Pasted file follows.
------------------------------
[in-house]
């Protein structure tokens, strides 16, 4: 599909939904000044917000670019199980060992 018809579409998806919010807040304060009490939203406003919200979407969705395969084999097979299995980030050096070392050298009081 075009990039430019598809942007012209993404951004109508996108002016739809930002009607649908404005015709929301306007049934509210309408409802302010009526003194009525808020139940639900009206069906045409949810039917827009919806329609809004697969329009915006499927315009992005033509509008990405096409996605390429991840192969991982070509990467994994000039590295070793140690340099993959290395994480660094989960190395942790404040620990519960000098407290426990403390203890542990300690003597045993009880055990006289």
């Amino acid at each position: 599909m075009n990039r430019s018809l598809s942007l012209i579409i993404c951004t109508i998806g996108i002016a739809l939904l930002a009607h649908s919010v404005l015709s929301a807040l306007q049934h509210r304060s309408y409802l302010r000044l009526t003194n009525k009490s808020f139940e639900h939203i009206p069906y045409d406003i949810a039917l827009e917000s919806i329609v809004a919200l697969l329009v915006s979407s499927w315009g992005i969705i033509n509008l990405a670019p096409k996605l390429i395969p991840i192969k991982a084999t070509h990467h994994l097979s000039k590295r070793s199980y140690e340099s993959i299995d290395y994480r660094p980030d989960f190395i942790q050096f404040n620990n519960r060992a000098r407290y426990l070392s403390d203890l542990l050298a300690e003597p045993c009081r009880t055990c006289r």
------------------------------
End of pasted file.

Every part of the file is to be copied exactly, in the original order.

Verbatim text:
[in-house]
């Protein structure tokens, strides 16, 4: 599909939904000044917000670019199980060992 018809579409998806919010807040304060009490939203406003919200979407969705395969084999097979299995980030050096070392050298009081 075009990039430019598809942007012209993404951004109508996108002016739809930002009607649908404005015709929301306007049934509210309408409802302010009526003194009525808020139940639900009206069906045409949810039917827009919806329609809004697969329009915006499927315009992005033509509008990405096409996605390429991840192969991982070509990467994994000039590295070793140690340099993959290395994480660094989960190395942790404040620990519960000098407290426990403390203890542990300690003597045993009880055990006289």
């Amino acid at each position: 599909m075009n990039r430019s018809l598809s942007l012209i579409i993404c951004t109508i998806g996108i002016a739809l939904l930002a009607h649908s919010v404005l015709s929301a807040l306007q049934h509210r304060s309408y409802l302010r000044l009526t003194n009525k009490s808020f139940e639900h939203i009206p069906y045409d406003i949810a039917l827009e917000s919806i329609v809004a919200l697969l329009v915006s979407s499927w315009g992005i969705i033509n509008l990405a670019p096409k996605l390429i395969p991840i192969k991982a084999t070509h990467h994994l097979s000039k590295r070793s199980y140690e340099s993959i299995d290395y994480r660094p980030d989960f190395i942790q050096f404040n620990n519960r060992a000098r407290y426990l070392s403390d203890l542990l050298a300690e003597p045993c009081r009880t055990c006289r």